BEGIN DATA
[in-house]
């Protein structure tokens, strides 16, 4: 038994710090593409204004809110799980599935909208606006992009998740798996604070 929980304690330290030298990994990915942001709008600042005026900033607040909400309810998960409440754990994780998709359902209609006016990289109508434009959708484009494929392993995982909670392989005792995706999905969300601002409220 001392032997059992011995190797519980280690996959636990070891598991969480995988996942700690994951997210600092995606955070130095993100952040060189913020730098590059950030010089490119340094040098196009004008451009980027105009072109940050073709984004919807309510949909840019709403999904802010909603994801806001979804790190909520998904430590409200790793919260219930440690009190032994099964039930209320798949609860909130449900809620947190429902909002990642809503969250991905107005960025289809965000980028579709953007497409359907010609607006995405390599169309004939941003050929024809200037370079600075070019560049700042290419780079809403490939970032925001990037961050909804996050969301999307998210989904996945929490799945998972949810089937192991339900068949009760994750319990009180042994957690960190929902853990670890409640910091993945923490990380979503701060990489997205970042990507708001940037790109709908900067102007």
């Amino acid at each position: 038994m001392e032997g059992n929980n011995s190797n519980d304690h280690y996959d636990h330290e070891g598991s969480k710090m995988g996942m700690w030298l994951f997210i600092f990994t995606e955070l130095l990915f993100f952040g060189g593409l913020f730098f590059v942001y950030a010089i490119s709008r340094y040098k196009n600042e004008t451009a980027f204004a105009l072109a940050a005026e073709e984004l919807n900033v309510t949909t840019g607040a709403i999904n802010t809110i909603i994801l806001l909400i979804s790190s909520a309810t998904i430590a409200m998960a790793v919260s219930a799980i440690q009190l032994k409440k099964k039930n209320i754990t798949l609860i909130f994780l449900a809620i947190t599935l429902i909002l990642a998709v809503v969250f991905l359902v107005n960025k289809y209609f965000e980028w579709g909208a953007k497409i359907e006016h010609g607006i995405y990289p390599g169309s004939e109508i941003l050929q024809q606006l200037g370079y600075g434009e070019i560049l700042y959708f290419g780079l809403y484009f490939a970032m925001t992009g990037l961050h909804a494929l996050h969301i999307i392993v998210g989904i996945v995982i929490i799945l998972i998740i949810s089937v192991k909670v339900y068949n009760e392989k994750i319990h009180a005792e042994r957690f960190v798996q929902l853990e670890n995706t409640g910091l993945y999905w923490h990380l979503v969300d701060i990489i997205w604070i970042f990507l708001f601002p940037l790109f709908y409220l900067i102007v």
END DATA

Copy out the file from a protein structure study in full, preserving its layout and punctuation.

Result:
[in-house]
């Protein structure tokens, strides 16, 4: 038994710090593409204004809110799980599935909208606006992009998740798996604070 929980304690330290030298990994990915942001709008600042005026900033607040909400309810998960409440754990994780998709359902209609006016990289109508434009959708484009494929392993995982909670392989005792995706999905969300601002409220 001392032997059992011995190797519980280690996959636990070891598991969480995988996942700690994951997210600092995606955070130095993100952040060189913020730098590059950030010089490119340094040098196009004008451009980027105009072109940050073709984004919807309510949909840019709403999904802010909603994801806001979804790190909520998904430590409200790793919260219930440690009190032994099964039930209320798949609860909130449900809620947190429902909002990642809503969250991905107005960025289809965000980028579709953007497409359907010609607006995405390599169309004939941003050929024809200037370079600075070019560049700042290419780079809403490939970032925001990037961050909804996050969301999307998210989904996945929490799945998972949810089937192991339900068949009760994750319990009180042994957690960190929902853990670890409640910091993945923490990380979503701060990489997205970042990507708001940037790109709908900067102007």
């Amino acid at each position: 038994m001392e032997g059992n929980n011995s190797n519980d304690h280690y996959d636990h330290e070891g598991s969480k710090m995988g996942m700690w030298l994951f997210i600092f990994t995606e955070l130095l990915f993100f952040g060189g593409l913020f730098f590059v942001y950030a010089i490119s709008r340094y040098k196009n600042e004008t451009a980027f204004a105009l072109a940050a005026e073709e984004l919807n900033v309510t949909t840019g607040a709403i999904n802010t809110i909603i994801l806001l909400i979804s790190s909520a309810t998904i430590a409200m998960a790793v919260s219930a799980i440690q009190l032994k409440k099964k039930n209320i754990t798949l609860i909130f994780l449900a809620i947190t599935l429902i909002l990642a998709v809503v969250f991905l359902v107005n960025k289809y209609f965000e980028w579709g909208a953007k497409i359907e006016h010609g607006i995405y990289p390599g169309s004939e109508i941003l050929q024809q606006l200037g370079y600075g434009e070019i560049l700042y959708f290419g780079l809403y484009f490939a970032m925001t992009g990037l961050h909804a494929l996050h969301i999307i392993v998210g989904i996945v995982i929490i799945l998972i998740i949810s089937v192991k909670v339900y068949n009760e392989k994750i319990h009180a005792e042994r957690f960190v798996q929902l853990e670890n995706t409640g910091l993945y999905w923490h990380l979503v969300d701060i990489i997205w604070i970042f990507l708001f601002p940037l790109f709908y409220l900067i102007v």